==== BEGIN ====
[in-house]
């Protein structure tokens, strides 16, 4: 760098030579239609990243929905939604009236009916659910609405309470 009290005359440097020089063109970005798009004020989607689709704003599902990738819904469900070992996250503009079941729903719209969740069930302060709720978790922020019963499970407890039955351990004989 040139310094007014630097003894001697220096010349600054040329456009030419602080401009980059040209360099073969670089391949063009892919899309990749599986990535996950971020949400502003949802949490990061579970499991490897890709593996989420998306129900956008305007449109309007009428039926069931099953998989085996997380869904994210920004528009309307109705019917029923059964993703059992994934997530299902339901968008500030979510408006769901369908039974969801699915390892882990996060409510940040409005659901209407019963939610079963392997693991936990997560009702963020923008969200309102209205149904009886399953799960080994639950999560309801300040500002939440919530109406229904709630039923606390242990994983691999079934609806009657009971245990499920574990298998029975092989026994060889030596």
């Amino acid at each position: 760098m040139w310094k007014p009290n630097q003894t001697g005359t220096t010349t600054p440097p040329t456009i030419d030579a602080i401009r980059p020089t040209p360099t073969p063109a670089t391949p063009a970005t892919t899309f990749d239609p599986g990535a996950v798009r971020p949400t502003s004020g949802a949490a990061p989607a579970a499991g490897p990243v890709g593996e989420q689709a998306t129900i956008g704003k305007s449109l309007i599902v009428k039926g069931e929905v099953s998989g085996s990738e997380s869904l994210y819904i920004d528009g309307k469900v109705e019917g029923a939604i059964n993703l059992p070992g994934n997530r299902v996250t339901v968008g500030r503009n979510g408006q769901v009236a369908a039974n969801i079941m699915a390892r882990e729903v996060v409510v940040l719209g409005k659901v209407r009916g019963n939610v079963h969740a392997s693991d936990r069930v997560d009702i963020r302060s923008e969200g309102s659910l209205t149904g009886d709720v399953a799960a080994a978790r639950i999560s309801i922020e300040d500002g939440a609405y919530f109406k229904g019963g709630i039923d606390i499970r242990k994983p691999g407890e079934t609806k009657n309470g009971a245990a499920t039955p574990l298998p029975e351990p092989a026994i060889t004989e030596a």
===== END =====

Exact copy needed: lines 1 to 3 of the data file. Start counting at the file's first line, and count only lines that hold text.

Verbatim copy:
[in-house]
């Protein structure tokens, strides 16, 4: 760098030579239609990243929905939604009236009916659910609405309470 009290005359440097020089063109970005798009004020989607689709704003599902990738819904469900070992996250503009079941729903719209969740069930302060709720978790922020019963499970407890039955351990004989 040139310094007014630097003894001697220096010349600054040329456009030419602080401009980059040209360099073969670089391949063009892919899309990749599986990535996950971020949400502003949802949490990061579970499991490897890709593996989420998306129900956008305007449109309007009428039926069931099953998989085996997380869904994210920004528009309307109705019917029923059964993703059992994934997530299902339901968008500030979510408006769901369908039974969801699915390892882990996060409510940040409005659901209407019963939610079963392997693991936990997560009702963020923008969200309102209205149904009886399953799960080994639950999560309801300040500002939440919530109406229904709630039923606390242990994983691999079934609806009657009971245990499920574990298998029975092989026994060889030596």
């Amino acid at each position: 760098m040139w310094k007014p009290n630097q003894t001697g005359t220096t010349t600054p440097p040329t456009i030419d030579a602080i401009r980059p020089t040209p360099t073969p063109a670089t391949p063009a970005t892919t899309f990749d239609p599986g990535a996950v798009r971020p949400t502003s004020g949802a949490a990061p989607a579970a499991g490897p990243v890709g593996e989420q689709a998306t129900i956008g704003k305007s449109l309007i599902v009428k039926g069931e929905v099953s998989g085996s990738e997380s869904l994210y819904i920004d528009g309307k469900v109705e019917g029923a939604i059964n993703l059992p070992g994934n997530r299902v996250t339901v968008g500030r503009n979510g408006q769901v009236a369908a039974n969801i079941m699915a390892r882990e729903v996060v409510v940040l719209g409005k659901v209407r009916g019963n939610v079963h969740a392997s693991d936990r069930v997560d009702i963020r302060s923008e969200g309102s659910l209205t149904g009886d709720v399953a799960a080994a978790r639950i999560s309801i922020e300040d500002g939440a609405y919530f109406k229904g019963g709630i039923d606390i499970r242990k994983p691999g407890e079934t609806k009657n309470g009971a245990a499920t039955p574990l298998p029975e351990p092989a026994i060889t004989e030596a």